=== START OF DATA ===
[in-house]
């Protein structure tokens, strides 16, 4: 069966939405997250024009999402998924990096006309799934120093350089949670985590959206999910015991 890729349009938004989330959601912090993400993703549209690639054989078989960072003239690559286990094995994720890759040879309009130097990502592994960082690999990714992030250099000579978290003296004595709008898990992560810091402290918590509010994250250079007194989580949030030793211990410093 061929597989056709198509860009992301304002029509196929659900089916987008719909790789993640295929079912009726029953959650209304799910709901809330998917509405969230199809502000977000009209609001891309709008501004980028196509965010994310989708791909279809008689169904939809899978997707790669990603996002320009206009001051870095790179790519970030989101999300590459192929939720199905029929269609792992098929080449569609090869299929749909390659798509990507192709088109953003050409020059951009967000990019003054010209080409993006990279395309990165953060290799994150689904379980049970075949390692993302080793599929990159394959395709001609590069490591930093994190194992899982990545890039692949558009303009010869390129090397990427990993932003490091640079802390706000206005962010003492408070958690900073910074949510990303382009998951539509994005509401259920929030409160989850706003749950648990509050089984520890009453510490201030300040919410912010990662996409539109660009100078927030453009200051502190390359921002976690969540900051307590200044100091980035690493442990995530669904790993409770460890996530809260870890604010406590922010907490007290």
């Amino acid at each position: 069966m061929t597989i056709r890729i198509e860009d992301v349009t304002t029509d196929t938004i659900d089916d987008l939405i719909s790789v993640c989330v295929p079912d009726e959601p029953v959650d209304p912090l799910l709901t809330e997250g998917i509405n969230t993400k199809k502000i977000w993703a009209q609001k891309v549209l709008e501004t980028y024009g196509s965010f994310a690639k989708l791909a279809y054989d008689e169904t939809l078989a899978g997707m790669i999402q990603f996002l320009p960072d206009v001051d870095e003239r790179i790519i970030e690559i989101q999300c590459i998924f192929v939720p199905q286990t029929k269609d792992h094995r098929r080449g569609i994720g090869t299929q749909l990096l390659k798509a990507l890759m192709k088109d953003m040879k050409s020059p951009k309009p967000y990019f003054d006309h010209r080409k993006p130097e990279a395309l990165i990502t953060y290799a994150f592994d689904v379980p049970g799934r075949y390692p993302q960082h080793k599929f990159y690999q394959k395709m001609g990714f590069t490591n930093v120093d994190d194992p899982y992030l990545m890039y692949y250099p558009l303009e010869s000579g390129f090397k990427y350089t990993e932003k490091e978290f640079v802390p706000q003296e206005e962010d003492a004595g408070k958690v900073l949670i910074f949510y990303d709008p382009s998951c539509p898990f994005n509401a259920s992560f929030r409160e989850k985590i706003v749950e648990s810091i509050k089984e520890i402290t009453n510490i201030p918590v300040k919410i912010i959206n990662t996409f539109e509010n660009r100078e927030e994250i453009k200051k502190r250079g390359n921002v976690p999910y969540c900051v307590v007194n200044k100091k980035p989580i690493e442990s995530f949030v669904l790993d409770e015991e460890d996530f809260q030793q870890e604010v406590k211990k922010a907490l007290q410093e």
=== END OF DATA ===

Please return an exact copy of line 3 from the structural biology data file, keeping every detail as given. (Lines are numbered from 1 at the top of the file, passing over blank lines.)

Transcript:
């Amino acid at each position: 069966m061929t597989i056709r890729i198509e860009d992301v349009t304002t029509d196929t938004i659900d089916d987008l939405i719909s790789v993640c989330v295929p079912d009726e959601p029953v959650d209304p912090l799910l709901t809330e997250g998917i509405n969230t993400k199809k502000i977000w993703a009209q609001k891309v549209l709008e501004t980028y024009g196509s965010f994310a690639k989708l791909a279809y054989d008689e169904t939809l078989a899978g997707m790669i999402q990603f996002l320009p960072d206009v001051d870095e003239r790179i790519i970030e690559i989101q999300c590459i998924f192929v939720p199905q286990t029929k269609d792992h094995r098929r080449g569609i994720g090869t299929q749909l990096l390659k798509a990507l890759m192709k088109d953003m040879k050409s020059p951009k309009p967000y990019f003054d006309h010209r080409k993006p130097e990279a395309l990165i990502t953060y290799a994150f592994d689904v379980p049970g799934r075949y390692p993302q960082h080793k599929f990159y690999q394959k395709m001609g990714f590069t490591n930093v120093d994190d194992p899982y992030l990545m890039y692949y250099p558009l303009e010869s000579g390129f090397k990427y350089t990993e932003k490091e978290f640079v802390p706000q003296e206005e962010d003492a004595g408070k958690v900073l949670i910074f949510y990303d709008p382009s998951c539509p898990f994005n509401a259920s992560f929030r409160e989850k985590i706003v749950e648990s810091i509050k089984e520890i402290t009453n510490i201030p918590v300040k919410i912010i959206n990662t996409f539109e509010n660009r100078e927030e994250i453009k200051k502190r250079g390359n921002v976690p999910y969540c900051v307590v007194n200044k100091k980035p989580i690493e442990s995530f949030v669904l790993d409770e015991e460890d996530f809260q030793q870890e604010v406590k211990k922010a907490l007290q410093e």